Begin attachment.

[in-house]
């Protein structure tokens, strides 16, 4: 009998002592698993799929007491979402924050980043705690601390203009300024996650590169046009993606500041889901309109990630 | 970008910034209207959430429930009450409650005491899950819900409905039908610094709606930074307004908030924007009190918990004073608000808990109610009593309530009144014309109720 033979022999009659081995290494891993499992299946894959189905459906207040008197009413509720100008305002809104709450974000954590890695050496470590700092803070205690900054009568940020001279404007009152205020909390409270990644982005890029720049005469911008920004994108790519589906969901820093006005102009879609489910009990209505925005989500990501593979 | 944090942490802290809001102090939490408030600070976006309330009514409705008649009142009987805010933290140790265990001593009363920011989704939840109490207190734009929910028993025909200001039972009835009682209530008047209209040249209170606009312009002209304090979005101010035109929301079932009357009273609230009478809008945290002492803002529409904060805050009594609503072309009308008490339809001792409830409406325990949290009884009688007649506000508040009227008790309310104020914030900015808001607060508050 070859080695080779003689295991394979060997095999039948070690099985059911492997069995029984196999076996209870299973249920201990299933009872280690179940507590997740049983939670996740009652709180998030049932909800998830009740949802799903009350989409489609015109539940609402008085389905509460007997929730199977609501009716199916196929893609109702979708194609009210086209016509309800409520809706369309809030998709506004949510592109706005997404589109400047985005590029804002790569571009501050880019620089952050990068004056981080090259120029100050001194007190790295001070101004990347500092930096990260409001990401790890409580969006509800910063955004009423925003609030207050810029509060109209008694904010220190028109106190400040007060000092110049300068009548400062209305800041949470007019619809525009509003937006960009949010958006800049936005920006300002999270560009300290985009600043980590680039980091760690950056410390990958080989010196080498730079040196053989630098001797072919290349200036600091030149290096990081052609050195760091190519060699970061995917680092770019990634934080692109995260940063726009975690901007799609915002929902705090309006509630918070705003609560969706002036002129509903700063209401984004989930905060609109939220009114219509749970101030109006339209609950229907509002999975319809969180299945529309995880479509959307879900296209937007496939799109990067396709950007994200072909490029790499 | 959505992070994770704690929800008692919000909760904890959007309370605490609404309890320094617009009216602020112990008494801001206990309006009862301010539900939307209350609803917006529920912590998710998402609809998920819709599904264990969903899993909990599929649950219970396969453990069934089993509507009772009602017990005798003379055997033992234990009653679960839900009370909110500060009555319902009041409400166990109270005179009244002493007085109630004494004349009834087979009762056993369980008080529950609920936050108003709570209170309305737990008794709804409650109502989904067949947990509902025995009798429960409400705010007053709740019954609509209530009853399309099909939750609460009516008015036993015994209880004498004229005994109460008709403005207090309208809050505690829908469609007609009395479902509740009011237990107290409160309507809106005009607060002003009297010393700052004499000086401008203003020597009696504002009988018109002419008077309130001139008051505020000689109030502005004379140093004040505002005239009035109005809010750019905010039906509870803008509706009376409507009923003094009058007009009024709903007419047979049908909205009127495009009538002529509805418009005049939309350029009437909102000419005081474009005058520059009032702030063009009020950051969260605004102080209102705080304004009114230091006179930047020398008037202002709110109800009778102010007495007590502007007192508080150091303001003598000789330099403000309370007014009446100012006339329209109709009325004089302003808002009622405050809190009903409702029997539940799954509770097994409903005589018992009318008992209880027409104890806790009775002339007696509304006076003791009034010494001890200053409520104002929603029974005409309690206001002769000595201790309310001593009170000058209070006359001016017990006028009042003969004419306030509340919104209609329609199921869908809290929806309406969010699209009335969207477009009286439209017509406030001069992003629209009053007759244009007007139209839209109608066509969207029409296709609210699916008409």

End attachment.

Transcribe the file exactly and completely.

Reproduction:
[in-house]
């Protein structure tokens, strides 16, 4: 009998002592698993799929007491979402924050980043705690601390203009300024996650590169046009993606500041889901309109990630 | 970008910034209207959430429930009450409650005491899950819900409905039908610094709606930074307004908030924007009190918990004073608000808990109610009593309530009144014309109720 033979022999009659081995290494891993499992299946894959189905459906207040008197009413509720100008305002809104709450974000954590890695050496470590700092803070205690900054009568940020001279404007009152205020909390409270990644982005890029720049005469911008920004994108790519589906969901820093006005102009879609489910009990209505925005989500990501593979 | 944090942490802290809001102090939490408030600070976006309330009514409705008649009142009987805010933290140790265990001593009363920011989704939840109490207190734009929910028993025909200001039972009835009682209530008047209209040249209170606009312009002209304090979005101010035109929301079932009357009273609230009478809008945290002492803002529409904060805050009594609503072309009308008490339809001792409830409406325990949290009884009688007649506000508040009227008790309310104020914030900015808001607060508050 070859080695080779003689295991394979060997095999039948070690099985059911492997069995029984196999076996209870299973249920201990299933009872280690179940507590997740049983939670996740009652709180998030049932909800998830009740949802799903009350989409489609015109539940609402008085389905509460007997929730199977609501009716199916196929893609109702979708194609009210086209016509309800409520809706369309809030998709506004949510592109706005997404589109400047985005590029804002790569571009501050880019620089952050990068004056981080090259120029100050001194007190790295001070101004990347500092930096990260409001990401790890409580969006509800910063955004009423925003609030207050810029509060109209008694904010220190028109106190400040007060000092110049300068009548400062209305800041949470007019619809525009509003937006960009949010958006800049936005920006300002999270560009300290985009600043980590680039980091760690950056410390990958080989010196080498730079040196053989630098001797072919290349200036600091030149290096990081052609050195760091190519060699970061995917680092770019990634934080692109995260940063726009975690901007799609915002929902705090309006509630918070705003609560969706002036002129509903700063209401984004989930905060609109939220009114219509749970101030109006339209609950229907509002999975319809969180299945529309995880479509959307879900296209937007496939799109990067396709950007994200072909490029790499 | 959505992070994770704690929800008692919000909760904890959007309370605490609404309890320094617009009216602020112990008494801001206990309006009862301010539900939307209350609803917006529920912590998710998402609809998920819709599904264990969903899993909990599929649950219970396969453990069934089993509507009772009602017990005798003379055997033992234990009653679960839900009370909110500060009555319902009041409400166990109270005179009244002493007085109630004494004349009834087979009762056993369980008080529950609920936050108003709570209170309305737990008794709804409650109502989904067949947990509902025995009798429960409400705010007053709740019954609509209530009853399309099909939750609460009516008015036993015994209880004498004229005994109460008709403005207090309208809050505690829908469609007609009395479902509740009011237990107290409160309507809106005009607060002003009297010393700052004499000086401008203003020597009696504002009988018109002419008077309130001139008051505020000689109030502005004379140093004040505002005239009035109005809010750019905010039906509870803008509706009376409507009923003094009058007009009024709903007419047979049908909205009127495009009538002529509805418009005049939309350029009437909102000419005081474009005058520059009032702030063009009020950051969260605004102080209102705080304004009114230091006179930047020398008037202002709110109800009778102010007495007590502007007192508080150091303001003598000789330099403000309370007014009446100012006339329209109709009325004089302003808002009622405050809190009903409702029997539940799954509770097994409903005589018992009318008992209880027409104890806790009775002339007696509304006076003791009034010494001890200053409520104002929603029974005409309690206001002769000595201790309310001593009170000058209070006359001016017990006028009042003969004419306030509340919104209609329609199921869908809290929806309406969010699209009335969207477009009286439209017509406030001069992003629209009053007759244009007007139209839209109608066509969207029409296709609210699916008409």